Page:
WinLink Check-In

Published: 2013-06-19
Last Updated: 2013-06-19 03:16:05 UTC
by Kevin Liston (Version: 1)
5 comment(s)

This weekend (June 22-23) the Amateur Radio Relay League  and Radio Amateurs of Canada and holding their annual Field Day ( exercise in North America.  Amateur radio operators participate in an emergency preparedness exercise where they deploy their equipment outside the comfort of their home radio shacks and many operate on alternative/emergency power sources.  Each year around this time, I realize that I've forgotten that this is coming up, and I hurriedly assemble my kit at the last minute and I try to fit in more than I can accomplish on my own.  In other words, it's a realistic drill for me.

In the early days of the Internet Storm Center when large-scale scanning worms were threatening the basic infrastructure of the Internet we discussed falling back to packet radio as a communications option.  Fortunately, those discussions remained theoretical and we didn't have to put it into practice.  However, each year at Field Day, I'm reminded of the possibility that the right combination of disasters could fracture the Internet noticeably.

This makes me think of WinkLink 2000 (

WinLink 2000 describes itself as "a worldwide system of volunteer sysops, radio stations and network assets supporting e-mail by radio, with non-commercial links to internet e-mail."  Basically it provides e-mail service where the last mile is via amateur radio.  It's used by ships at sea, and in emergency radio service when the local infrastructure is severely damaged.

I think this service would be very useful in an Internet-threatening scenario.  Which is why I'm putting out the call to any readers who are also winlink-enabled.  Send an email in to us ( from your winlink account.  Let us know if you'd be interested in participating in any Internet disaster response activities that we may have in the future.

Keywords: winlink
5 comment(s)


So the solution to internet failure is to depend upon a system dependant upon the internet? Sounds kind of foolish to me. If email is working, then just use regular email.

Winlinks seems barely suitable for portable email in remote areas, but foolish for more than that.

They also seem to be pretty loathed in the ham radio community.
I'm a ham, but I don't have WinLink set up (or compatible radios, gateways, etc.). Just saying Hi.
I'm a fellow HAM too, also not on WinLink. One tool the local ARES group uses for message passing is FLMSG and FLWRAP (both available at They allow for text message and light file transfer over the ham bands.

Use case: disaster scenario where phones are tied up. This tool can be used to pass orders for medications, counts of available beds, etc. from a hospital to a central public health agency. Benefits: data is transfered quicker than speaking over the air waves, no need for the back and forth confirmation since data is typed in instead of having to be copied down from what could be misheard over the airwaves.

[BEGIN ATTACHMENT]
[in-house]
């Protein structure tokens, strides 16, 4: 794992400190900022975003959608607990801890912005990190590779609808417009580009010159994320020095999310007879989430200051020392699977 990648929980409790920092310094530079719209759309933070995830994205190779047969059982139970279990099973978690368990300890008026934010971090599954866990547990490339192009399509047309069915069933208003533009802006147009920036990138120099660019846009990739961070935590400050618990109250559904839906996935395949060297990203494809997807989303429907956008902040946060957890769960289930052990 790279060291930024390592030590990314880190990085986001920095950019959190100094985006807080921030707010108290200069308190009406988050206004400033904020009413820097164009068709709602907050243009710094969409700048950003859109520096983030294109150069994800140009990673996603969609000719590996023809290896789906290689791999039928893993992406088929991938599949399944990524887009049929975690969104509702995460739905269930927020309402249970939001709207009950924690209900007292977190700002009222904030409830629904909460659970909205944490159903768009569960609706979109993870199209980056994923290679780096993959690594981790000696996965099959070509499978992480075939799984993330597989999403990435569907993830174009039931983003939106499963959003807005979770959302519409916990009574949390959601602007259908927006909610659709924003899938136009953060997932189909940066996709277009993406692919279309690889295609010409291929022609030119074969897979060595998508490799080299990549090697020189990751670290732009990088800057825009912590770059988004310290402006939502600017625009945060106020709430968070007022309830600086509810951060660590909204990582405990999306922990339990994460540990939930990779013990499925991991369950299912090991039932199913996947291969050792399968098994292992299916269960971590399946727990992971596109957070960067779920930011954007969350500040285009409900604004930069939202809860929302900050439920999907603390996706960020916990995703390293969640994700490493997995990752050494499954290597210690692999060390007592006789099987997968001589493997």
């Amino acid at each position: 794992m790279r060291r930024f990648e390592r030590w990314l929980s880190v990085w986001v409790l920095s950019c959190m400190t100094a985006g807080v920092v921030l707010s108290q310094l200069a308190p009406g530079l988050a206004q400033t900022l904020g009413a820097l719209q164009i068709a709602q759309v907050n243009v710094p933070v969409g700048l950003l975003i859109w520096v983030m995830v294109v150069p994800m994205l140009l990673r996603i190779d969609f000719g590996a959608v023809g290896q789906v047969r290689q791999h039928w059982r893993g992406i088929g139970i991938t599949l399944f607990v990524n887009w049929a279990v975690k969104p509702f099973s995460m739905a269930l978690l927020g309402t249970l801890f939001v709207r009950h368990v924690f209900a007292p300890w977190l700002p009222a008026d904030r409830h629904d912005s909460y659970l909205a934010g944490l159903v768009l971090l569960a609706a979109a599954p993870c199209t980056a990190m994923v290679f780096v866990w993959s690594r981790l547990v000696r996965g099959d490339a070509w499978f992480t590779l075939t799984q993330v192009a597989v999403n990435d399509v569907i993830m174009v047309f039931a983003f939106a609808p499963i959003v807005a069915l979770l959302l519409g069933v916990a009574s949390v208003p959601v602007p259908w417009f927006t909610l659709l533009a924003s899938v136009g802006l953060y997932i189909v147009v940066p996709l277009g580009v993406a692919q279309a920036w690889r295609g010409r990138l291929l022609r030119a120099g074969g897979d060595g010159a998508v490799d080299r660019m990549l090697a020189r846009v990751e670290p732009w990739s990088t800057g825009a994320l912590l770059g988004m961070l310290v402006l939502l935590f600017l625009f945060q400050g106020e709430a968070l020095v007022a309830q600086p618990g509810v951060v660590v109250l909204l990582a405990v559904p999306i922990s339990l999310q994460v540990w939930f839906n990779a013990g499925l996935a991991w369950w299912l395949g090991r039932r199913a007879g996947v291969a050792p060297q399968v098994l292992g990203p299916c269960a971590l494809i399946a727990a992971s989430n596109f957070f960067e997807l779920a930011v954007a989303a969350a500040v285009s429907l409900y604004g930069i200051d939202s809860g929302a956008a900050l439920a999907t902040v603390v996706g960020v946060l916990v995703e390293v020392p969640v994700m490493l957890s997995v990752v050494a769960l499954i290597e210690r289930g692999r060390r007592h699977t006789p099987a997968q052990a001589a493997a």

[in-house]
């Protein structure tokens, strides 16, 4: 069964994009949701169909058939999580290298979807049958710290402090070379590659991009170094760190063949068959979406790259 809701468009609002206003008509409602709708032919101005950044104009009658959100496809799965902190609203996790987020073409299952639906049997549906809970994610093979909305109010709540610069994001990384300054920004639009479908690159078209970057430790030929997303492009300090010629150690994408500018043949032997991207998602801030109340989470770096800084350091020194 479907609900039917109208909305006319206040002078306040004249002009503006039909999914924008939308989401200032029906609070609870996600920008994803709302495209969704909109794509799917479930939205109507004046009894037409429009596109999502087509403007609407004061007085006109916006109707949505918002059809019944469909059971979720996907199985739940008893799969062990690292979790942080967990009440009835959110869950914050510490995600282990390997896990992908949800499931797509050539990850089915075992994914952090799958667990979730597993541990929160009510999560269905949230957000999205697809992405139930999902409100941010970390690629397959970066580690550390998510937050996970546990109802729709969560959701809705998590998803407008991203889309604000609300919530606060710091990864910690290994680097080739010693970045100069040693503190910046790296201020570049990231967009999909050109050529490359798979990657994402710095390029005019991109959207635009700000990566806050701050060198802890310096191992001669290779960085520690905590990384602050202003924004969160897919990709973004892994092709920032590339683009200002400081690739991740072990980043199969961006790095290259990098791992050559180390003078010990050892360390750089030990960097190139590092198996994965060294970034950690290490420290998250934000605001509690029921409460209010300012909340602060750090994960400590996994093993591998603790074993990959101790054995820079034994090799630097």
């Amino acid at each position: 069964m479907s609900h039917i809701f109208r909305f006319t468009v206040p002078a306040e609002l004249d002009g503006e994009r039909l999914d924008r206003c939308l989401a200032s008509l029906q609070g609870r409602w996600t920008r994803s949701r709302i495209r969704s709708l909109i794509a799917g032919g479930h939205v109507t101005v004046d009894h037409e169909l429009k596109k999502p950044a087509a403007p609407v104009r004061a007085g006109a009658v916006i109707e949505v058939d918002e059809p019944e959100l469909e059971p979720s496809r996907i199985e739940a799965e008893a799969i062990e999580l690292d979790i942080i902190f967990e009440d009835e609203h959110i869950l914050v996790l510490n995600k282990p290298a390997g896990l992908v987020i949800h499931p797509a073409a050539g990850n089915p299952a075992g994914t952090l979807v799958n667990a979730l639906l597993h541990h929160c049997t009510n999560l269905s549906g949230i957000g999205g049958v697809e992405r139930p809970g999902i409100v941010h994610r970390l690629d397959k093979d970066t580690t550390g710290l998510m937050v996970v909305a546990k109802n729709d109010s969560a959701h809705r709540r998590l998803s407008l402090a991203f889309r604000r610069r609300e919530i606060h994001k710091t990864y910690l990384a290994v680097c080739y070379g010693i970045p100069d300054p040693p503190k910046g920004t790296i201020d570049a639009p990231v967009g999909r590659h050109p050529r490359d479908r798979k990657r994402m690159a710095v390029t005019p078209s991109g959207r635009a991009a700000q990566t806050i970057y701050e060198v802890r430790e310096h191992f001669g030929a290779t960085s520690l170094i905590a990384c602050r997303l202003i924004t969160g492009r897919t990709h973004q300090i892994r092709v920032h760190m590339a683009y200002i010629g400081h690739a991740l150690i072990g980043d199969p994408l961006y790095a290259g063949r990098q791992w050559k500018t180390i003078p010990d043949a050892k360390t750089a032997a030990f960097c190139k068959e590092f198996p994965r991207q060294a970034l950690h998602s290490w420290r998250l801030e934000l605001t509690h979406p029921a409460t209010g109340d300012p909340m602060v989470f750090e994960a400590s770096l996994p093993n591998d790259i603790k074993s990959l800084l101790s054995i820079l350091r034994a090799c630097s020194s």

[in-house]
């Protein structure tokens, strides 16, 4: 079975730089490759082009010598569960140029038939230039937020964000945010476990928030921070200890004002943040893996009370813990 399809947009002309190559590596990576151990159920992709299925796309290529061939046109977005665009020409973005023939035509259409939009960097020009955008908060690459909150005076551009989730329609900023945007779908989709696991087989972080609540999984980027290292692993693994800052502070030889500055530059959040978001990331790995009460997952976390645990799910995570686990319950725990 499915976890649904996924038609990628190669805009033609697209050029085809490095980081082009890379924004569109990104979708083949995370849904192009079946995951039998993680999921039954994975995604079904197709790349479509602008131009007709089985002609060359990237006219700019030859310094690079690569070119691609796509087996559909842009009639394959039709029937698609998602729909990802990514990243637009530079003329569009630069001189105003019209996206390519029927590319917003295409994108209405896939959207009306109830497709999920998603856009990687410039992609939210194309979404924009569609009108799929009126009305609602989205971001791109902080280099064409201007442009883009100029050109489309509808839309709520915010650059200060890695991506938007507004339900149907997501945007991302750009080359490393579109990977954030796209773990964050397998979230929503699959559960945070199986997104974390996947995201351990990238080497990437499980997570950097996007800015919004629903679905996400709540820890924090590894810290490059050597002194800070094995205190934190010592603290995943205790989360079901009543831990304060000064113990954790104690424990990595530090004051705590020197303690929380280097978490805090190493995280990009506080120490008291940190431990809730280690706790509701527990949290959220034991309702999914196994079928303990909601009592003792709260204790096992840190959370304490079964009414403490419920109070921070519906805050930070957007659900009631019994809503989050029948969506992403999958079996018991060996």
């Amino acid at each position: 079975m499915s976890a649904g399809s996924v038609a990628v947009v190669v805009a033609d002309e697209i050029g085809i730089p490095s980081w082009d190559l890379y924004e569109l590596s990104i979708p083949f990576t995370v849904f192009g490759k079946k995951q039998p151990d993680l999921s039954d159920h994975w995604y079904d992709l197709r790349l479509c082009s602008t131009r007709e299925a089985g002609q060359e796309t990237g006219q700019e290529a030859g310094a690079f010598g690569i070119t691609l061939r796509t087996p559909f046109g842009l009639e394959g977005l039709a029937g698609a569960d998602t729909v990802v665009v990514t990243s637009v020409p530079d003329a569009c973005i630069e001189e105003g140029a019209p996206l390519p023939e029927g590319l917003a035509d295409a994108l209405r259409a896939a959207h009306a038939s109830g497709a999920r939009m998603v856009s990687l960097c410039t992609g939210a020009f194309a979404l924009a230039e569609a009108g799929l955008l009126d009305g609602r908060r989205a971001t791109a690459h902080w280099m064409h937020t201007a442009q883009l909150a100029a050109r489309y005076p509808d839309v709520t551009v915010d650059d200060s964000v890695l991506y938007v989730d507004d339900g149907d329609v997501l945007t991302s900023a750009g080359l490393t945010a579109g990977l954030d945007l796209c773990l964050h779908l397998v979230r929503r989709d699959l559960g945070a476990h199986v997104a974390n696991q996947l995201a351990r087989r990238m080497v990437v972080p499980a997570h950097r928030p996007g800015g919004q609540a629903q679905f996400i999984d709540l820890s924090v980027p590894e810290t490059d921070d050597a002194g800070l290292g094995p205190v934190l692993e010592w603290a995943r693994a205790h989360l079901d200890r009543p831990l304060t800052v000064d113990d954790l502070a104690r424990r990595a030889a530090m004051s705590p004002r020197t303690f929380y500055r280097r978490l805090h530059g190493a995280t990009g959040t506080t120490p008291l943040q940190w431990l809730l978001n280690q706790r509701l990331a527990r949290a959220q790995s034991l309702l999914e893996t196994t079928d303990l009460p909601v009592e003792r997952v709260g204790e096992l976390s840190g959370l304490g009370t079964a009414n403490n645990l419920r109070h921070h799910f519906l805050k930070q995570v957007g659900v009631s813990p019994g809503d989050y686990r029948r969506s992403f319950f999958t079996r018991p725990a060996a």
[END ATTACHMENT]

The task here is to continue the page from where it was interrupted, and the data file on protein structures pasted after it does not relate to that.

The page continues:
This also adds a bit of "security by obscurity" since you need to have the software setup on the proper settings to capture the data.
Nearly 20 year ham and MARS radio operator here. While of course you tend to only hear the bad stuff but I have heard much good about winlink. Seems a convoluted approach just to get email.

The wisest approach for an emergency communications system would be a radio only message system 100% isolated from the internet.

The Department of Defense nearly banned the use of winlink in MARS due to security concerns. That alone says a lot!

Here in Connecticut we have had our share of disasters lately and the winlink gateways in my area repeatedly failed during many of these storms. Heard that hams at a nearby town EOC spent hours trying to send a word document over winlink using hf radio as a backup route. A Red Cross employee got tired of waiting on them and quickly sent the file using a netbook and sat-phone by a window.

Another story floating about involving hams up in Maine getting in trouble with the county due to a security incident involving winlink. Conflicting stories on how bad it was but apparently a new winlink system let a virus in. County MIS looked at the winlink software and found it had too many security issues and banned it. Story is one of the hams involved was a county employee and was nearly fired over the incident.

Very current story here in Connecticut about a ham that is a state police radio technician in similar trouble over installing winlink software at state police radio tower stations. Dont know if it was over security concerns or not getting permission. That system has been gone for nearly two months now so I suspect the story has merit.

All this over trying to get email access? Completely unnecessary considering how many internet access options we have today.

IMHO hams need to be hams not wannabe ISP operators. Mixing the two seems to be a recipe for trouble.
Sorry, old fingers...

I have heard much good about winlink

should read....

I have not heard much good about winlink

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